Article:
I grew up in Caracas, Venezuela, a country that a corrupt dictatorship has controlled for the last two decades. Life there is a roller coaster of emotions. From above, Caracas is an outstanding city, with its beautiful greenery and immense mountains. Inside, it is a broken city, one of the most dangerous in the world. You can have a pretty decent life there, go to school, have your friends and family and do the things you love, but you can never escape a robbery, an assault, someone pointing a gun at you, people breaking into your house to steal your things, and perhaps worst of all, a kidnapping. The latter was written in my destiny when I was 16 years old.
It happened on a Sunday night, and it all happened pretty quickly: the call with my mom asking for all the money she could get, the exact spot where she had to drop it, and then my final release in the middle of nowhere. I still remember everything. How could I not? I remember the feeling of helplessness, I remember the "why me?" running through my head all the time and I remember crying for three hours straight until I was finally able to go home, something that didn't seem quite possible that night.
It's been six years since then, and I still have a hard time trying to put what I went through into words. I hate to talk about it, but I know I have to. I constantly tell myself that something good has to come out of such a traumatic experience. And without paying too much attention to it, I realized that it has.
The kidnapping dictated my life somehow. In fact, it’s the reason why I decided to pursue a journalism major. Writing became an escape when I needed to cry, felt lost and hurt, and felt that no one really understood me. I realized that I want to use my voice to tell stories about people who have been victims of injustices like mine, in countries so ruined like mine. Two years ago, I got a story published for the first time in a digital newspaper. I was thrilled. It was the first time I had ever felt what it’s like to be a journalist and share your words with the rest of the world. I don’t know why I didn’t see it that day, but a couple of weeks after my story got published, I realized the date coincided with the date my kidnapping happened, only four years apart.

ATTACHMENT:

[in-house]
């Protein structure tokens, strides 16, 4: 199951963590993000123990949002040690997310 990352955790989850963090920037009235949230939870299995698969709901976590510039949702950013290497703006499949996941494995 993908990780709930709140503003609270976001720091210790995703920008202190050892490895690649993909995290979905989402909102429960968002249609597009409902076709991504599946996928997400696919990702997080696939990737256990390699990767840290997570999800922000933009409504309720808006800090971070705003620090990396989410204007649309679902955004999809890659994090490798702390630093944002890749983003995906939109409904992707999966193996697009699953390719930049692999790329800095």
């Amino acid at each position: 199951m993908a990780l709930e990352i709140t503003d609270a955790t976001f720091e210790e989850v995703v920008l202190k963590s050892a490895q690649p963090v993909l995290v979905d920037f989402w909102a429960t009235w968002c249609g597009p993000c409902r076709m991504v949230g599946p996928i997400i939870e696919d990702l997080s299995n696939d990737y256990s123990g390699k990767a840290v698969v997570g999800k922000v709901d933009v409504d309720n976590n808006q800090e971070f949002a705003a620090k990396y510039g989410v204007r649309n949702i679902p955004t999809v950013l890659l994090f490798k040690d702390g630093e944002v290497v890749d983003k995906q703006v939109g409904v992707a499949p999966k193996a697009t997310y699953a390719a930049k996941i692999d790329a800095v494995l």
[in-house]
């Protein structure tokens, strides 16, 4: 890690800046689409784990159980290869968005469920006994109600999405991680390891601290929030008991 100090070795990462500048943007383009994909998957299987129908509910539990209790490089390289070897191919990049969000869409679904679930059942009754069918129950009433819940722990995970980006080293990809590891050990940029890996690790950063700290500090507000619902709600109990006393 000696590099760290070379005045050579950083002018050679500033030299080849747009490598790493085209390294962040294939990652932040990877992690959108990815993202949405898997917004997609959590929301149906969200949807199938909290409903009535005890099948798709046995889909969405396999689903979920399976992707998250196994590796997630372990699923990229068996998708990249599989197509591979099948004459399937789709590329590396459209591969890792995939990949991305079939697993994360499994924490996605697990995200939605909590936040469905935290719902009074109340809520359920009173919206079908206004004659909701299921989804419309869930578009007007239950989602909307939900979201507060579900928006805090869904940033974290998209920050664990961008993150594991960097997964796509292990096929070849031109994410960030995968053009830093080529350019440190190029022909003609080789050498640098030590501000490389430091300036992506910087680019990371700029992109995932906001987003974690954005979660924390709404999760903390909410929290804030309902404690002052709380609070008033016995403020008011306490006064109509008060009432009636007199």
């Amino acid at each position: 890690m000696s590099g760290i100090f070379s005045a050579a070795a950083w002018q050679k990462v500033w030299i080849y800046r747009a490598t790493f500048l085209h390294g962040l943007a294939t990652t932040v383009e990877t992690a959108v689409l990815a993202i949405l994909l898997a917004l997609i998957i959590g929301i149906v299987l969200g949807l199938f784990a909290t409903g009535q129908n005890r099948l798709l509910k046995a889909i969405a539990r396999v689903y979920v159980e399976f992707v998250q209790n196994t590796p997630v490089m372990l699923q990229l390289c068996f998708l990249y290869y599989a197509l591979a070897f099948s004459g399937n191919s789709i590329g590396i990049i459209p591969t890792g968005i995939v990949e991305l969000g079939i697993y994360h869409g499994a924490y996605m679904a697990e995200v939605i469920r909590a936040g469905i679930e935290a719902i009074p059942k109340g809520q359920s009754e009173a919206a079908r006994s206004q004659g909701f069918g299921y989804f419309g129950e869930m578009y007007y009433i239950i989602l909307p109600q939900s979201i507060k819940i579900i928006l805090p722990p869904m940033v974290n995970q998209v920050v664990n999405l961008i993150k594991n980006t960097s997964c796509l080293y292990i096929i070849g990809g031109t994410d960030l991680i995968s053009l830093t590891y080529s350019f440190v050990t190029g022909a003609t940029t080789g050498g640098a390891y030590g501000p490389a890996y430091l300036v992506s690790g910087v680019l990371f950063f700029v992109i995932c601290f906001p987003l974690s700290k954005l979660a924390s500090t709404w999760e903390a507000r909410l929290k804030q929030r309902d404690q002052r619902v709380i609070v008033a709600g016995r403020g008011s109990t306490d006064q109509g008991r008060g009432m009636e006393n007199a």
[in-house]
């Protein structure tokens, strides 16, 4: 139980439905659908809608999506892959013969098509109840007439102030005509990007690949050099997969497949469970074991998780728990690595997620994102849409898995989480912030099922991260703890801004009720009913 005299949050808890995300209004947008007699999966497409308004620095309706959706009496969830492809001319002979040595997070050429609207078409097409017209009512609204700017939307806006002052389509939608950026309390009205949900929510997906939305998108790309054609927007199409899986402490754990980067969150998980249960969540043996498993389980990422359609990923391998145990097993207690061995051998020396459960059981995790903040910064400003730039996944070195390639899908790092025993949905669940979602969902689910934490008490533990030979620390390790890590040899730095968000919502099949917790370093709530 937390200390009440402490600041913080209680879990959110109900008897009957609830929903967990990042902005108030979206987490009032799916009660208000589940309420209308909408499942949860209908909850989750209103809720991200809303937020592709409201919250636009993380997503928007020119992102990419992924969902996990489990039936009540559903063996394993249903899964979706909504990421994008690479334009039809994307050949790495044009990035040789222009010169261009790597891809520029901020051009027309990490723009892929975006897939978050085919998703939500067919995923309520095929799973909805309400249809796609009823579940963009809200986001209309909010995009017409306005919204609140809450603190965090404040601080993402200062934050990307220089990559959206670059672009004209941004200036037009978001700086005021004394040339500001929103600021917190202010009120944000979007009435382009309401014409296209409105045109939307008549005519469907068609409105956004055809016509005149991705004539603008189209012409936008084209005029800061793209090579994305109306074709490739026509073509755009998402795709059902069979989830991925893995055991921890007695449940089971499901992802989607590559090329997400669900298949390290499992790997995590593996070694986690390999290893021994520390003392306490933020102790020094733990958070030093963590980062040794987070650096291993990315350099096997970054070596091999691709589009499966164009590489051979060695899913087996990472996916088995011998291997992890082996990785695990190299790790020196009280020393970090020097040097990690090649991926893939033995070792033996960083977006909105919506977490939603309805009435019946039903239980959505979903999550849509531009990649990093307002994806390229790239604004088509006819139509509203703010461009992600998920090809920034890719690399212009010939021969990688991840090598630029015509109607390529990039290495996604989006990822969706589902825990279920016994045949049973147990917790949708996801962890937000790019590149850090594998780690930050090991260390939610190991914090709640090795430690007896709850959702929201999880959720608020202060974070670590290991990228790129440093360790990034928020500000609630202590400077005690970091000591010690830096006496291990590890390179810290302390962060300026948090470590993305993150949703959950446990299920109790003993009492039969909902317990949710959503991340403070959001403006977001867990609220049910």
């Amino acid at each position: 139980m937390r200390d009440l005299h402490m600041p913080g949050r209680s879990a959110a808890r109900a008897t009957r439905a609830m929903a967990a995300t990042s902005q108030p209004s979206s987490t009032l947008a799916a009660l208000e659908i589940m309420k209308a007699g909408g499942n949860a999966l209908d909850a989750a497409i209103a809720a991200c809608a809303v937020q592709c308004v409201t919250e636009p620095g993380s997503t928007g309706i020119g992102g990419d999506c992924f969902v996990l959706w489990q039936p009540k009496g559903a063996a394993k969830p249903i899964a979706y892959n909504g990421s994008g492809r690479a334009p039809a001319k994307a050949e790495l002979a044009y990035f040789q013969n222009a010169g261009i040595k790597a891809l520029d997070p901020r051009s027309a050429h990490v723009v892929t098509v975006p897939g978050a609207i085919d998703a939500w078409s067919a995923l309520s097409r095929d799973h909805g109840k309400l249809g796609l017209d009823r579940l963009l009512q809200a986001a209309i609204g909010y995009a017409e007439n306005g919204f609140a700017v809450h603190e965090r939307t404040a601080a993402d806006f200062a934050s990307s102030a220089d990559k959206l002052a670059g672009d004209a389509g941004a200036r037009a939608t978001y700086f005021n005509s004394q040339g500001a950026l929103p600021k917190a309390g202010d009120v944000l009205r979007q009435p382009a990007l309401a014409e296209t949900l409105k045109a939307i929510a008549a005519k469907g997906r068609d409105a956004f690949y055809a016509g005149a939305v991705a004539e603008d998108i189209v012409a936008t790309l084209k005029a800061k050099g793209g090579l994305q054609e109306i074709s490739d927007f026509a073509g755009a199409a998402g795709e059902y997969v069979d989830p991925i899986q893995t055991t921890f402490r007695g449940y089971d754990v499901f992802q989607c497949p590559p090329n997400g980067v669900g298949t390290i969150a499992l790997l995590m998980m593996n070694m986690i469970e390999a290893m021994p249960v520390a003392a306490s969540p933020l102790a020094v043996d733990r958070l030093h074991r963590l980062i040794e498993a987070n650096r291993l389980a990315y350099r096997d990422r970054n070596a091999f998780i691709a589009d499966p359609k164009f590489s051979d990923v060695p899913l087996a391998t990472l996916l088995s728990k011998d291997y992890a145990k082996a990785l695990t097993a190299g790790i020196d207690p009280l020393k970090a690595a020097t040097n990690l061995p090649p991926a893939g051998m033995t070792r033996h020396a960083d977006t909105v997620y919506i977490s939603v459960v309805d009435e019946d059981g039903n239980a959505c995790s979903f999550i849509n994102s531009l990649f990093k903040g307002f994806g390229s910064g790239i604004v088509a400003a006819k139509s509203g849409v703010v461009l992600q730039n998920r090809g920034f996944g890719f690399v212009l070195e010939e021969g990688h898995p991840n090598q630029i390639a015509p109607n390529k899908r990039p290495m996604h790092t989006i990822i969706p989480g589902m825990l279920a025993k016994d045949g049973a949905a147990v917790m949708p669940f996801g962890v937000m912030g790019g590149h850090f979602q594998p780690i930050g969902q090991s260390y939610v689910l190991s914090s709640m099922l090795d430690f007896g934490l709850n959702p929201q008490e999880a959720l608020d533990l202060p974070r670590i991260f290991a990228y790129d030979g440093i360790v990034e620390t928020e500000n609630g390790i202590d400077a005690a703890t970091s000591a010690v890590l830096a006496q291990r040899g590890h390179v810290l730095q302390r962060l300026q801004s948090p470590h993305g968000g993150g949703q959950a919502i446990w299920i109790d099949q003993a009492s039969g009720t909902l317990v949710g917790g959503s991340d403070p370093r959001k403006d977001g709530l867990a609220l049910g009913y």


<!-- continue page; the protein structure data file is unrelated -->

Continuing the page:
My experience and life in Venezuela have taught me many things. Because I was forced to mature from one day to the next, I learned from a young age to have both feet firmly on the ground, to be brave, bold and humble. I don't know if I was meant to go through this, and although it left permanent scars on me, I know it made me stronger and more determined. Now, I understand the meaning of life and the importance of appreciating everything and everyone I have by my side.